ACC Chair Mike Madden continues his conversation with ACC Associate Vice President of Editorial Strategy Tiffani Alexander about his vision for the future of the in-house bar.
Tiffani Alexander: When you think about leading the ACC board through the next year, what aspect of that role excites you the most?
Mike Madden: The opportunity to lead this great organization and working closely with my esteemed fellow board members and staff to shape Strategic Plan 3.0, a plan to streamline and strengthen ACC’s activities to be even more in tune and adaptive to the needs of our global membership as well as helping ACC expand its focus on critically important ESG related issues.
Alexander: What do you think will be your biggest challenges?
Madden: As much as we thought we were on top of the pandemic, we will still need to adapt and so as the custodians of ACC we need to ensure we have a viable organization that continues to meet the needs of our members. That means we need to ensure our members have the right tools to effectively deliver on their roles and that ACC is serving as an effective advocate and central resource point for them. Like many businesses, we’ve had to change pretty quickly, and we will need to continue to adapt quickly and that’s critically important. ACC certainly isn’t immune to threats and in challenging times such as these, your weaknesses can be exposed so before we invest or make any shifts in strategy or direction, we need to carefully consider that through the lens of our members.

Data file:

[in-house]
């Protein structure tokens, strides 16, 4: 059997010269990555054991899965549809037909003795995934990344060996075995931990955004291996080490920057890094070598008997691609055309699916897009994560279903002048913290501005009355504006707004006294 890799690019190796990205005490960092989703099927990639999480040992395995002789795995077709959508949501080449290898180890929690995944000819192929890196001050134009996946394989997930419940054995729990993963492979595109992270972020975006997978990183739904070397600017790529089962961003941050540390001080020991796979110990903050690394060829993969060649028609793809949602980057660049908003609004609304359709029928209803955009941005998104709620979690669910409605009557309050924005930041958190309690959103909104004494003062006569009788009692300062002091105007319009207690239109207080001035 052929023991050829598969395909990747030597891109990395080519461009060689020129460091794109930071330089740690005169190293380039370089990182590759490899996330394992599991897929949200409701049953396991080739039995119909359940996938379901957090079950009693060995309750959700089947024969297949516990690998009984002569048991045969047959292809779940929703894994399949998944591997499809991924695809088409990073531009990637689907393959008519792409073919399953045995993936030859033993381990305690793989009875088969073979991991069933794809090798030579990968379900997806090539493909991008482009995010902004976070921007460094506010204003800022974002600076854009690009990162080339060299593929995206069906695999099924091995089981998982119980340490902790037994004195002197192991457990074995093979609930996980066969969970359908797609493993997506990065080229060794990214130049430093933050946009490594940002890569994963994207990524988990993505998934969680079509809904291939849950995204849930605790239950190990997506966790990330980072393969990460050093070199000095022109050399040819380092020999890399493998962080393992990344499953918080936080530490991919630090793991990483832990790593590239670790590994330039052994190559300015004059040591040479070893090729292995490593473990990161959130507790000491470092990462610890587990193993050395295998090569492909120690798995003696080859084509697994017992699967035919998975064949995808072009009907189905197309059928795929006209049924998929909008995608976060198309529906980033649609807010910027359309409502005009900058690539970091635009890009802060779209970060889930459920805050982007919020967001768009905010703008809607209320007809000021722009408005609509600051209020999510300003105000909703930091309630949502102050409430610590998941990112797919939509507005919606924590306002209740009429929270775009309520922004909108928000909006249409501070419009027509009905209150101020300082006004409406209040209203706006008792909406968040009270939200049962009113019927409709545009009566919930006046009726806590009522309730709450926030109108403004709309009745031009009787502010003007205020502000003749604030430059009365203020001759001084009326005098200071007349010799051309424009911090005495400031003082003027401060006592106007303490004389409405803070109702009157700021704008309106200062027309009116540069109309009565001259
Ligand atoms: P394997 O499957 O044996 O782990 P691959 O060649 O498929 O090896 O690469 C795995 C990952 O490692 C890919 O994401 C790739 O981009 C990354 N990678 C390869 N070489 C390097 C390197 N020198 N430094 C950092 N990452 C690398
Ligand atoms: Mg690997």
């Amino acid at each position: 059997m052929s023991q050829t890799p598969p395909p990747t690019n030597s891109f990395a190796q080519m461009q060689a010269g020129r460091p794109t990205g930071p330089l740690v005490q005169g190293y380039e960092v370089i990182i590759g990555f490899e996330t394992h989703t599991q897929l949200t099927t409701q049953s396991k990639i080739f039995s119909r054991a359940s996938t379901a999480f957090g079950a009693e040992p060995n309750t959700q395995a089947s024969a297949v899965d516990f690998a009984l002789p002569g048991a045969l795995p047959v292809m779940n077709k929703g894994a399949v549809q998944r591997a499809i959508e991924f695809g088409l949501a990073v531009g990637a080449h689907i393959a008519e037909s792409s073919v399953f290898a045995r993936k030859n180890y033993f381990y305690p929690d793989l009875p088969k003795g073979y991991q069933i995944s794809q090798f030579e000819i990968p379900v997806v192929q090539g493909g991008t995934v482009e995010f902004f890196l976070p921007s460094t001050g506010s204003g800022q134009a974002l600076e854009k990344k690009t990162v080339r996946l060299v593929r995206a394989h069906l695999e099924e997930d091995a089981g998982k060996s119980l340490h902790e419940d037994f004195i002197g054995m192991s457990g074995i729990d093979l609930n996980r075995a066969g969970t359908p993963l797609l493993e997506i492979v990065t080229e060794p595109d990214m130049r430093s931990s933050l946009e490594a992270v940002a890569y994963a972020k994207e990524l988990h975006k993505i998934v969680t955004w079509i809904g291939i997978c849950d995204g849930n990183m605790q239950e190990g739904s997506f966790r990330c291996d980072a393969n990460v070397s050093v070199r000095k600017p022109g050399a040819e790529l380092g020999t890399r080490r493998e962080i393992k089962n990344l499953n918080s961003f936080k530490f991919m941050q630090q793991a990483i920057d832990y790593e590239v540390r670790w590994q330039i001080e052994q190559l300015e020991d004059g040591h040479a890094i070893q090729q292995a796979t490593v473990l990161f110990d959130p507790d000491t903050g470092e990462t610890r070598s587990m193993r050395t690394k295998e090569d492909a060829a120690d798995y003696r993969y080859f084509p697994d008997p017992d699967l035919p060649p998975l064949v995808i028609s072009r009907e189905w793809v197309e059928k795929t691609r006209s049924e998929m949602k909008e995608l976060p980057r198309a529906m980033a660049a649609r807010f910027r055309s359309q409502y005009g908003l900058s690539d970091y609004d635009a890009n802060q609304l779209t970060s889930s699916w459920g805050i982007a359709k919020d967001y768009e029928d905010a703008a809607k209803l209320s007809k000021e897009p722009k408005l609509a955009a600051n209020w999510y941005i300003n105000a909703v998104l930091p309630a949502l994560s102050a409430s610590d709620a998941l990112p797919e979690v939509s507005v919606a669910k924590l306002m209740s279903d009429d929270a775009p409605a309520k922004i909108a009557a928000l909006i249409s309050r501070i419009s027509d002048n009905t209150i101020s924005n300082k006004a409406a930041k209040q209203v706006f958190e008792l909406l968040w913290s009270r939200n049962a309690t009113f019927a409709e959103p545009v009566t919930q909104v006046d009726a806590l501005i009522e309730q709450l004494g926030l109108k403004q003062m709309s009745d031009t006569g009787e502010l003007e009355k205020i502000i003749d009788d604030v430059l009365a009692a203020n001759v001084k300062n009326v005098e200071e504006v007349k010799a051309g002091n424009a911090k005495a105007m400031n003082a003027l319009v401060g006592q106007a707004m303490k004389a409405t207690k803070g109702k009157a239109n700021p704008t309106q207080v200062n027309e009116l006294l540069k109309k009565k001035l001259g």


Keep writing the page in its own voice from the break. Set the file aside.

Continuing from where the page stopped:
I must pay credit to the ACC leadership including previous board chairs and treasurers, who have led ACC into the very strong financial position we were in as we went into this pandemic. Thankfully we’ve weathered the storm relatively well to date and that stable financial base allows us to continually identify opportunities to invest and look carefully at opportunities as they arise.
Alexander: As someone with a busy job and young family, what motivates you to stay involved and continue to volunteer your time to sit on the ACC board?